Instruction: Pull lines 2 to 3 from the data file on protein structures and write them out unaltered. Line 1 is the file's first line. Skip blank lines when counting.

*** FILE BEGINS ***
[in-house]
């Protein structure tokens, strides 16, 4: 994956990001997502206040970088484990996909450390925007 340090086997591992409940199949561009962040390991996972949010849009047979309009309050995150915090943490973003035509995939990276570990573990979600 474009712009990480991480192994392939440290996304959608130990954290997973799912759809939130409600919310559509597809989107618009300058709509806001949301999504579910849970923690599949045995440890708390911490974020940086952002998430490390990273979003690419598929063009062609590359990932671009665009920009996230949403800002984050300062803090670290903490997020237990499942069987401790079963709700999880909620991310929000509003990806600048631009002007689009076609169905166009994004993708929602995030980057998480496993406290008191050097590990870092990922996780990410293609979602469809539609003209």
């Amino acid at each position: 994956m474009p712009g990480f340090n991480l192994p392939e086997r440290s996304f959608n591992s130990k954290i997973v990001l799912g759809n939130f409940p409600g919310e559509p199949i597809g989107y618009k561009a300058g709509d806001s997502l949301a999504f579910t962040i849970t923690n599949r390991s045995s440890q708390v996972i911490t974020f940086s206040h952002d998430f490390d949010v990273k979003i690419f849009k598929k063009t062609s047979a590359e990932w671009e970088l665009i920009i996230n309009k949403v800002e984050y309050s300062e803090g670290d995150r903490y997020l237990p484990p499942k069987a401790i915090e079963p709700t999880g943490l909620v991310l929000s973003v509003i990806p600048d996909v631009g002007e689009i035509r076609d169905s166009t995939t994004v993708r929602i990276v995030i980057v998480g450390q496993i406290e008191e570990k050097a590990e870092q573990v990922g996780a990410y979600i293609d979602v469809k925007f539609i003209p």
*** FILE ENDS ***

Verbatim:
């Protein structure tokens, strides 16, 4: 994956990001997502206040970088484990996909450390925007 340090086997591992409940199949561009962040390991996972949010849009047979309009309050995150915090943490973003035509995939990276570990573990979600 474009712009990480991480192994392939440290996304959608130990954290997973799912759809939130409600919310559509597809989107618009300058709509806001949301999504579910849970923690599949045995440890708390911490974020940086952002998430490390990273979003690419598929063009062609590359990932671009665009920009996230949403800002984050300062803090670290903490997020237990499942069987401790079963709700999880909620991310929000509003990806600048631009002007689009076609169905166009994004993708929602995030980057998480496993406290008191050097590990870092990922996780990410293609979602469809539609003209």
């Amino acid at each position: 994956m474009p712009g990480f340090n991480l192994p392939e086997r440290s996304f959608n591992s130990k954290i997973v990001l799912g759809n939130f409940p409600g919310e559509p199949i597809g989107y618009k561009a300058g709509d806001s997502l949301a999504f579910t962040i849970t923690n599949r390991s045995s440890q708390v996972i911490t974020f940086s206040h952002d998430f490390d949010v990273k979003i690419f849009k598929k063009t062609s047979a590359e990932w671009e970088l665009i920009i996230n309009k949403v800002e984050y309050s300062e803090g670290d995150r903490y997020l237990p484990p499942k069987a401790i915090e079963p709700t999880g943490l909620v991310l929000s973003v509003i990806p600048d996909v631009g002007e689009i035509r076609d169905s166009t995939t994004v993708r929602i990276v995030i980057v998480g450390q496993i406290e008191e570990k050097a590990e870092q573990v990922g996780a990410y979600i293609d979602v469809k925007f539609i003209p």